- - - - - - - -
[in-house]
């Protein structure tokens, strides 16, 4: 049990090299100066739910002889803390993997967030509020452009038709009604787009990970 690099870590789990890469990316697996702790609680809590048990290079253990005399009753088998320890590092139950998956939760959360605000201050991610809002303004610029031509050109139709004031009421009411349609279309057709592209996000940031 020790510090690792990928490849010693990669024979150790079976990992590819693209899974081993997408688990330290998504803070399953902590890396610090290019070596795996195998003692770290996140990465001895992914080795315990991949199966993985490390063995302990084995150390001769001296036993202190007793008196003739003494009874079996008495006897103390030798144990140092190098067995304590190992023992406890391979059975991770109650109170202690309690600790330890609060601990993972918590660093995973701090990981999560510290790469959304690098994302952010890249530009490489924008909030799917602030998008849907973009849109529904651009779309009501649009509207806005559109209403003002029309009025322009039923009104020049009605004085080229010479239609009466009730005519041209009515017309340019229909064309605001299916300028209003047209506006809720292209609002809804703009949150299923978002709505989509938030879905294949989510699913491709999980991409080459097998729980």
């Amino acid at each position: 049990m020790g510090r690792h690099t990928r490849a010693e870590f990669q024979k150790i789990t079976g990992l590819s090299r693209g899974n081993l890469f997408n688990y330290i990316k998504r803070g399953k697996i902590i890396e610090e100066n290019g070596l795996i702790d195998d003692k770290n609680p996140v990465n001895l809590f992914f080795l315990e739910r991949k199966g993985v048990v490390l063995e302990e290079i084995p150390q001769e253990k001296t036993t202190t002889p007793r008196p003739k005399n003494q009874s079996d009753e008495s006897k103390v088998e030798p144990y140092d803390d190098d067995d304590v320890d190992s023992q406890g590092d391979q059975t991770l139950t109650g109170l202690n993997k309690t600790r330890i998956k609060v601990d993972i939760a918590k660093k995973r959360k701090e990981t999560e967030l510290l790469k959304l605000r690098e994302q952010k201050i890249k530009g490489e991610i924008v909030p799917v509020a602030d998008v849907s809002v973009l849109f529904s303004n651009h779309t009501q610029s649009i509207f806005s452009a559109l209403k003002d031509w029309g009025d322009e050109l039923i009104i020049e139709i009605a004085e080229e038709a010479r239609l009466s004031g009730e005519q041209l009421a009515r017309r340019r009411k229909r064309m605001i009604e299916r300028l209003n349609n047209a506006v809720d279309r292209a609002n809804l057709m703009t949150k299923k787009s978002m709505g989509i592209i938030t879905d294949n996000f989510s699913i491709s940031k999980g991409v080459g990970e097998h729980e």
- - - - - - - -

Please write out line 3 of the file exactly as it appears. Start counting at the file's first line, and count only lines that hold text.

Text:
């Amino acid at each position: 049990m020790g510090r690792h690099t990928r490849a010693e870590f990669q024979k150790i789990t079976g990992l590819s090299r693209g899974n081993l890469f997408n688990y330290i990316k998504r803070g399953k697996i902590i890396e610090e100066n290019g070596l795996i702790d195998d003692k770290n609680p996140v990465n001895l809590f992914f080795l315990e739910r991949k199966g993985v048990v490390l063995e302990e290079i084995p150390q001769e253990k001296t036993t202190t002889p007793r008196p003739k005399n003494q009874s079996d009753e008495s006897k103390v088998e030798p144990y140092d803390d190098d067995d304590v320890d190992s023992q406890g590092d391979q059975t991770l139950t109650g109170l202690n993997k309690t600790r330890i998956k609060v601990d993972i939760a918590k660093k995973r959360k701090e990981t999560e967030l510290l790469k959304l605000r690098e994302q952010k201050i890249k530009g490489e991610i924008v909030p799917v509020a602030d998008v849907s809002v973009l849109f529904s303004n651009h779309t009501q610029s649009i509207f806005s452009a559109l209403k003002d031509w029309g009025d322009e050109l039923i009104i020049e139709i009605a004085e080229e038709a010479r239609l009466s004031g009730e005519q041209l009421a009515r017309r340019r009411k229909r064309m605001i009604e299916r300028l209003n349609n047209a506006v809720d279309r292209a609002n809804l057709m703009t949150k299923k787009s978002m709505g989509i592209i938030t879905d294949n996000f989510s699913i491709s940031k999980g991409v080459g990970e097998h729980e």